Identifying billing and payment terms should be preemptive – your main goal is to avoid delinquencies and assist in your customer’s collection. Find out what works best with a customer at the time of the sale, including payment installments, interest charged, etc. If it’s to the company’s advantage, it may also be ideal to grant discounts if paid promptly.
Be wary of any program that allows a large lag-time or small installment payments, because they usually result in a lower recovery ratio. Sending invoices out faster may result in a faster response. I, personally, would recommend sending invoices out in less than 24 hours.
A few years ago, I had a client whose receivables were around 60 days old. In walking through their invoicing process, I found that invoicing had to go through several layers of approval before it was released. Often, there were no changes made. Even after eliminating some of these approvals, there weren’t enough errors to justify holding up the payment for another two weeks.
Following up is essential in billing procedures in case the customer requires you to take an alternative action. Always type, print, and copy the terms and procedures on statements, contracts, or invoices without loopholes. Remember that terms and agreements are set to benefit both parties.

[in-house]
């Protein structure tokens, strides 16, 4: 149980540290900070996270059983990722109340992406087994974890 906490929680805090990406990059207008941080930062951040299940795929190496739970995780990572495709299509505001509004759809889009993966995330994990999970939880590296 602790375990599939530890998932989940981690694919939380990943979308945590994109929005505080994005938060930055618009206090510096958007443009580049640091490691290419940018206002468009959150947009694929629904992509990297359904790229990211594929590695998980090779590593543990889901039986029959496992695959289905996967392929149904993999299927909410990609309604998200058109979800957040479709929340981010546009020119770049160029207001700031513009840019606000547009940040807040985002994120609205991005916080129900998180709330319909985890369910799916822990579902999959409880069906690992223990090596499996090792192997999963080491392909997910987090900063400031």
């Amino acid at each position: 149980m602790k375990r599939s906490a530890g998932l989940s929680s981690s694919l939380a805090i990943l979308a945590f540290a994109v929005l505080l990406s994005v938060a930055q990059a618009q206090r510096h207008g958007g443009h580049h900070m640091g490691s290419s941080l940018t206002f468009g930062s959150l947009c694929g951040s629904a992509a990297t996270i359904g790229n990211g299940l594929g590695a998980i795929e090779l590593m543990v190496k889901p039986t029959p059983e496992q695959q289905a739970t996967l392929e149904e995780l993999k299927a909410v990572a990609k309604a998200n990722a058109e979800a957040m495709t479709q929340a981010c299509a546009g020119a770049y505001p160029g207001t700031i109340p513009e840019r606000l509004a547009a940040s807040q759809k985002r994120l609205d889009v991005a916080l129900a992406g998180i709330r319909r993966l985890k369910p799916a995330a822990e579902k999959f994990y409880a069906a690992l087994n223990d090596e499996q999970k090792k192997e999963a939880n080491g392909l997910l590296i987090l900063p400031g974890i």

When following through with an invoicing procedure, make sure you have accounted for everything on the company’s end.
Any discrepancy in the maintenance of the credit collection process may result in the company being at fault. In addition, the customer’s may accuse that you are the reason for the non-payment.
To avoid any potential issues pertaining to the customer’s bills…
Call the client 10 days after bills have gone out to ensure that the client doesn’t run into any issues.
The purpose of this is to make sure that the bill has reached the client and the client has acknowledged the request. The company will then have the opportunity to alter any mailing addresses sooner rather than later.
Call the client 29 days after billing to ensure it is set up for payment.
This is more of a “second notice.” But it is important that you phrase your call effectively so client will not be offended.
At 45 days, notify a supervisor and have them call the client.
The supervisor may be able to influence the severe need for payment.
If the bill ages greater than 60 days, then send the final notice.
Now might be the time to call in third-party involvement if the payment is being disputed or the client refuses to pay.